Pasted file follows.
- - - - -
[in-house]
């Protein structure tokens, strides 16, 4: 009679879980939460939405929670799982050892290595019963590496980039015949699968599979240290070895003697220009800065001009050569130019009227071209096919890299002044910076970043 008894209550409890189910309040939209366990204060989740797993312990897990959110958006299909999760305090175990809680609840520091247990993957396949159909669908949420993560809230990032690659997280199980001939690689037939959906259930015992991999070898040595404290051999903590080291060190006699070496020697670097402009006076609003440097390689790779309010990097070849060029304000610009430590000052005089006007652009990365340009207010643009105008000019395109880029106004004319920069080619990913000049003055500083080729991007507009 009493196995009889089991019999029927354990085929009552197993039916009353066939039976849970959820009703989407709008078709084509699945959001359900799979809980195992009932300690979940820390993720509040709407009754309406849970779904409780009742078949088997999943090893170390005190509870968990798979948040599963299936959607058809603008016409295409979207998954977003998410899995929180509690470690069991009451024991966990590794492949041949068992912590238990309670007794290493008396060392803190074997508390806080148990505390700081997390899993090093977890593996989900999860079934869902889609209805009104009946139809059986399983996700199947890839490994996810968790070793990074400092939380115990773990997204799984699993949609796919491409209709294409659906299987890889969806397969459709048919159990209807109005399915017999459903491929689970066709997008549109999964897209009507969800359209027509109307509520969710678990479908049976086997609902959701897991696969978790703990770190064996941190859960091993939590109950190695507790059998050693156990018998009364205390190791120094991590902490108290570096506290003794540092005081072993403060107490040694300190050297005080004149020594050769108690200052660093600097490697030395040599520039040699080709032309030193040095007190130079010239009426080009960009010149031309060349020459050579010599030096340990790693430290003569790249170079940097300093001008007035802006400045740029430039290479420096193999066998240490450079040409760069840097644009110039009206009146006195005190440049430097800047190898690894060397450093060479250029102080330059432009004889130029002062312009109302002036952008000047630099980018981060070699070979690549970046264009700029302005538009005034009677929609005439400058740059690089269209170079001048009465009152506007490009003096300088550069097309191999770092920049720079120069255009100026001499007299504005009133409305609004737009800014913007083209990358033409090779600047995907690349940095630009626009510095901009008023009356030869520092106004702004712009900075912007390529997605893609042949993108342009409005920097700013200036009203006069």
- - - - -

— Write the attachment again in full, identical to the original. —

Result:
[in-house]
């Protein structure tokens, strides 16, 4: 009679879980939460939405929670799982050892290595019963590496980039015949699968599979240290070895003697220009800065001009050569130019009227071209096919890299002044910076970043 008894209550409890189910309040939209366990204060989740797993312990897990959110958006299909999760305090175990809680609840520091247990993957396949159909669908949420993560809230990032690659997280199980001939690689037939959906259930015992991999070898040595404290051999903590080291060190006699070496020697670097402009006076609003440097390689790779309010990097070849060029304000610009430590000052005089006007652009990365340009207010643009105008000019395109880029106004004319920069080619990913000049003055500083080729991007507009 009493196995009889089991019999029927354990085929009552197993039916009353066939039976849970959820009703989407709008078709084509699945959001359900799979809980195992009932300690979940820390993720509040709407009754309406849970779904409780009742078949088997999943090893170390005190509870968990798979948040599963299936959607058809603008016409295409979207998954977003998410899995929180509690470690069991009451024991966990590794492949041949068992912590238990309670007794290493008396060392803190074997508390806080148990505390700081997390899993090093977890593996989900999860079934869902889609209805009104009946139809059986399983996700199947890839490994996810968790070793990074400092939380115990773990997204799984699993949609796919491409209709294409659906299987890889969806397969459709048919159990209807109005399915017999459903491929689970066709997008549109999964897209009507969800359209027509109307509520969710678990479908049976086997609902959701897991696969978790703990770190064996941190859960091993939590109950190695507790059998050693156990018998009364205390190791120094991590902490108290570096506290003794540092005081072993403060107490040694300190050297005080004149020594050769108690200052660093600097490697030395040599520039040699080709032309030193040095007190130079010239009426080009960009010149031309060349020459050579010599030096340990790693430290003569790249170079940097300093001008007035802006400045740029430039290479420096193999066998240490450079040409760069840097644009110039009206009146006195005190440049430097800047190898690894060397450093060479250029102080330059432009004889130029002062312009109302002036952008000047630099980018981060070699070979690549970046264009700029302005538009005034009677929609005439400058740059690089269209170079001048009465009152506007490009003096300088550069097309191999770092920049720079120069255009100026001499007299504005009133409305609004737009800014913007083209990358033409090779600047995907690349940095630009626009510095901009008023009356030869520092106004702004712009900075912007390529997605893609042949993108342009409005920097700013200036009203006069």